Now, the affidavit is incompletely redacted in the second redaction--the left edge of the first letter remains. It is a clearly vertical stem, ruling out Woodward as the named journalist, but leaving Novak, Pincus, and Kessler as possibilities. But the spacing of the first redaction strongly suggests it is not either Pincus or Kessler.
The first redaction should include the full name of the journalist and the journalist's affiliation (as it does with Cooper). The last word of the journalist's affiliation appears on the same line as the words "and Matt Cooper." And while there are roughly five characters of space available, the word Post, if it were italicized, does not appear to fit in the available space. (And "Times" definitely wouldn't fit, if that's where Tom Maguire is going.) CNN, which might not be italicized, would fit in the space.
I'm not entirely sure of this analysis. Further, on page 3, the phrase, "syndicated columnist Robert Novak" appears, as if he has not yet been mentioned.
Update: Jim E reports in the comments that he tried the same thing I did--take the "Post" from page 3 to see if it fit in this space. He says it did for him, handily. It didn't for me, not with a space. But I think the quality of this PDF is crummy enough I'm not willing to fight my case. Assuming "Post" does fit, I'd agree with Jim E that the most likely journalist is Pincus.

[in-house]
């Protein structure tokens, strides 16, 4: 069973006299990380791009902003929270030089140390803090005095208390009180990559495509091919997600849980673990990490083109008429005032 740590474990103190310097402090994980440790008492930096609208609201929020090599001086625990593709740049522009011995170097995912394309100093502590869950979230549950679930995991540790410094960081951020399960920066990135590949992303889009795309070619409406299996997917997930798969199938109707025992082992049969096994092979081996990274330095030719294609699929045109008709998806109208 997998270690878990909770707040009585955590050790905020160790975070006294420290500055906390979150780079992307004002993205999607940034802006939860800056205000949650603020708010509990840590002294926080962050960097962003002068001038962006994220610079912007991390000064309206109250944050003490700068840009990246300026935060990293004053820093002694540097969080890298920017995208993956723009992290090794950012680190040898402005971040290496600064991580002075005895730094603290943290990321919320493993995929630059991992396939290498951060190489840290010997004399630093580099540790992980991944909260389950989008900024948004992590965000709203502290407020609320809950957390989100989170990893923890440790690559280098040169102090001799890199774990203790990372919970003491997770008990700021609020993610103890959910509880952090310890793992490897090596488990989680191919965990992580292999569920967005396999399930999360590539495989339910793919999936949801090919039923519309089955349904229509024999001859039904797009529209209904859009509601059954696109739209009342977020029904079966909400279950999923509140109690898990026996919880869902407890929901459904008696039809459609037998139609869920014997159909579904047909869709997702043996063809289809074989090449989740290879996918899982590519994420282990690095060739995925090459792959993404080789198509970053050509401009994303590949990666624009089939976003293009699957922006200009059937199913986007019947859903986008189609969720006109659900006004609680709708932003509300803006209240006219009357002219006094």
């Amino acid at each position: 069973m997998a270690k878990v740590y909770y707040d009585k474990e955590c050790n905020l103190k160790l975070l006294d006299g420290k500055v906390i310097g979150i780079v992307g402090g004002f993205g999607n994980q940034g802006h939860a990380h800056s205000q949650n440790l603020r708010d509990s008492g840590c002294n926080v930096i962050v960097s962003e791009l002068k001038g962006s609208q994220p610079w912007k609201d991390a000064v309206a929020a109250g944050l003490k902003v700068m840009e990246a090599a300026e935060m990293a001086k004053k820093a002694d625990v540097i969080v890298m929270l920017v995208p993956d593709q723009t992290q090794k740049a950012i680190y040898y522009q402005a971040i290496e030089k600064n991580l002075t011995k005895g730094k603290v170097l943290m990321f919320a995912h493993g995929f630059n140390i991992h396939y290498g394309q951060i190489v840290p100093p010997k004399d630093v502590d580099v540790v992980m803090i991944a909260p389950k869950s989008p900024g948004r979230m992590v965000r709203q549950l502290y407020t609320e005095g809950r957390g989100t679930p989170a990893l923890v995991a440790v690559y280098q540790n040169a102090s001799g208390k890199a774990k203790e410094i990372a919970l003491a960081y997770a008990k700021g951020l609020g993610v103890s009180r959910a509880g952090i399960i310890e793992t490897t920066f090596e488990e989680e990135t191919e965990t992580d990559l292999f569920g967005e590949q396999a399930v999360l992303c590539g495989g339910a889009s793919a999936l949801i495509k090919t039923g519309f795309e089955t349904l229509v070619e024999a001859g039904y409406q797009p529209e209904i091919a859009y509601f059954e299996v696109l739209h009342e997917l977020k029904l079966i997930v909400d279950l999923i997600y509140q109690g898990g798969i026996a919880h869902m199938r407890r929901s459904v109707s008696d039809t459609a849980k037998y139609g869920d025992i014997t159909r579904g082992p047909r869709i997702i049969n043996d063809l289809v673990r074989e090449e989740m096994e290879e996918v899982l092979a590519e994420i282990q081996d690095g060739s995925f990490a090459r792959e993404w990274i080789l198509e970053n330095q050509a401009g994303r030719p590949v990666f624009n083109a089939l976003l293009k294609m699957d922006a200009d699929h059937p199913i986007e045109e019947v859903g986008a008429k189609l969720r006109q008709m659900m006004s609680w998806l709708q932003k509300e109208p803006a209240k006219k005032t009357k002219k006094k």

But the possibility is strong enough I'll review two pieces of evidence supporting my increasingly strong suspicion that Libby did have some conversation(s) with Novak regarding Plame.
- Murray Waas strongly suggests that Libby had a conversation with Novak early in the week of July 7, ostensibly to seed a campaign against Frances Fragos Townsend. This would have given him the opportunity to also discuss Plame.